Transcript: Fran Drescher Q&A: How AI Brought Hollywood CEOs to the Brink
SAG-AFTRA's president, and Duncan Crabtree-Ireland, reveal what happened in the room with the 'Gang of Four', and why Apple and Amazon eventually joined: 'We're not peons. We're partners'
Elaine Low (00:33):
We've got a special edition of The Ankler Podcast, now that our summer of strikes has ended and SAG-AFTRA and the Alliance of Motion Picture and Television Producers have come to an agreement on a new three-year contract. After a press conference on Friday, November 10th at SAG-AFTRA headquarters, but ahead of the contract's actual language being released, I got a chance to sit down with SAG President Fran Drescher and chief negotiator Duncan Crabtree-Ireland, to talk about some of the deal's highlights, and their conversations with the heads of the studios. Have a listen.
AI really seemed, by all accounts, like the toughest nut to crack in those last days and a year ago, I don't know how many actors or even writers really had AI on the forefront of their minds when they were thinking about professional concerns. Was it always apparent that this was going to be a major sticking point? And tell me a little bit about some of the challenges in negotiating something that's so future facing and is such a fast-moving technology.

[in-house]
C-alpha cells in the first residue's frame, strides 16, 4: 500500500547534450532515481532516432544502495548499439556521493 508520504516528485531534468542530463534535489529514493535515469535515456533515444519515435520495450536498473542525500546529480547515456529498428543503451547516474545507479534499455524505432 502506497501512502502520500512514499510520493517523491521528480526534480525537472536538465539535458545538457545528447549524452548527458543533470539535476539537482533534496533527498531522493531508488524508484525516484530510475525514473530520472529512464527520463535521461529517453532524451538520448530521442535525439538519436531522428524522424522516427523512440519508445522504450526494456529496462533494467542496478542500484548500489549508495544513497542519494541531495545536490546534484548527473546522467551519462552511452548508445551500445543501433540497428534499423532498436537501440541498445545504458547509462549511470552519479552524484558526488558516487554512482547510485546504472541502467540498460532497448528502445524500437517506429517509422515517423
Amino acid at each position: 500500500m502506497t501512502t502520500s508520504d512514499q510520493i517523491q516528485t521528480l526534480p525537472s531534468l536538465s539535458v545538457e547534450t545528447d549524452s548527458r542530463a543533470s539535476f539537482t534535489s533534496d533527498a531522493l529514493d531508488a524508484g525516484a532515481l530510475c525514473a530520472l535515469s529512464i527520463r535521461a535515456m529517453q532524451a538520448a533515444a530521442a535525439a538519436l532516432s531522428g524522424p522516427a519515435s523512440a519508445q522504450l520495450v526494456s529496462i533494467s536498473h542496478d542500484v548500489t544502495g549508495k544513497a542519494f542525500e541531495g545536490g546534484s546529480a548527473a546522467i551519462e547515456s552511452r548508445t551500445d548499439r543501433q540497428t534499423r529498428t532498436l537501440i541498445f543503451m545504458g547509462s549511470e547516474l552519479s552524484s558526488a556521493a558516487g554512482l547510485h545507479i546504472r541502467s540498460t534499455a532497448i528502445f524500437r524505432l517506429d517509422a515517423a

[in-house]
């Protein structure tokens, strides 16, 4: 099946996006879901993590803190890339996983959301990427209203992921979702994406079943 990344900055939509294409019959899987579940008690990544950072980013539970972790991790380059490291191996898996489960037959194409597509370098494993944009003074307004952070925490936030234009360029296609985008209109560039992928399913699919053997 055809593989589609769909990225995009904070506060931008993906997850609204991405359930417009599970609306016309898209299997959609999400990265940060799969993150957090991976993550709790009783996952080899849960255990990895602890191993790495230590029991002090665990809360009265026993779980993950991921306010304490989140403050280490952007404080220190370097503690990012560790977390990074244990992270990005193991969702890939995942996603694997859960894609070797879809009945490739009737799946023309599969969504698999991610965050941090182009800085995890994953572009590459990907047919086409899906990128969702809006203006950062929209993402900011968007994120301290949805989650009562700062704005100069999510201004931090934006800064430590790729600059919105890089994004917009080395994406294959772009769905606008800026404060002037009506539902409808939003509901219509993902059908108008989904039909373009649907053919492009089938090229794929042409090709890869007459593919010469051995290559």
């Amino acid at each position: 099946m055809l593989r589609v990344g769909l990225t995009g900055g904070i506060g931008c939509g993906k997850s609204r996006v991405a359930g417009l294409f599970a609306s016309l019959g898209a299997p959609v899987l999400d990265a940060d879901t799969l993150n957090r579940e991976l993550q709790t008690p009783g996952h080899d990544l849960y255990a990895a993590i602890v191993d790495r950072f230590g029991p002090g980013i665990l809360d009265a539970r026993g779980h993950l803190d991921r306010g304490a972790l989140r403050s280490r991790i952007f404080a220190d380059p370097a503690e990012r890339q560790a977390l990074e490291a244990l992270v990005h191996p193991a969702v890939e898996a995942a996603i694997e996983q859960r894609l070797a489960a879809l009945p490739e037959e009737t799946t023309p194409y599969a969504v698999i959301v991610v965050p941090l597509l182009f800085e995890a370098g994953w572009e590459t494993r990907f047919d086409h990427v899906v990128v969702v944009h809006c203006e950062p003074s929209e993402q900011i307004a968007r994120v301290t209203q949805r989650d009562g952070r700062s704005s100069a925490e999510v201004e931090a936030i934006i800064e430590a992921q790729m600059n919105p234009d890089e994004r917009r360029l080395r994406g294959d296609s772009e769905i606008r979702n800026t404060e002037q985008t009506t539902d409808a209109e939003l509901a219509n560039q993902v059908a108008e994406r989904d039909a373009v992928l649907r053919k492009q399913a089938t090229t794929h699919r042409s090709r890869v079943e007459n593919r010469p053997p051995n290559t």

Duncan Crabtree-Ireland (01:29):
Well, to me, it was always apparent it was going to be a sticking point, and we really started working on AI a couple of years ago. And back in January of this year at CES, we hosted a panel track specifically about AI and its impact on the industry. And it became really clear at that point there was going to be a real concern about the adoption of AI, how it was going to work, and how we were going to protect creative talent, including our members from an abusive implementation of AI.
So I think we knew that, and we were out in front of that issue, way out in front of that issue. And then it turned out to be a huge issue, not just for us, but it was also... It turned out to be an issue in the DGA and WGA negotiations, and I expect it will be next year for the Teamsters, IA, AFM. I mean, the Teamsters even had a Bill in the legislature in California here this year to try and stop autonomous 18-wheelers from being tested without a driver in them. So I mean, this is going to be an issue that affects everyone, and I think that in this agreement, we've set a precedent and really established a path forward for others to benefit from as well.
Fran Drescher (02:34):
Yeah, I mean, I feel like every element of this negotiation was touched by the digital age and from very... The simple concept of being able to audition and interview by using home recording technology to the most sophisticated threats of our very essence and likeness being duplicated. So this was part of what made this an extremely seminal negotiation and historic in nature. And we saw it coming and we framed it that way when we began to figure out what our proposal package was going to be.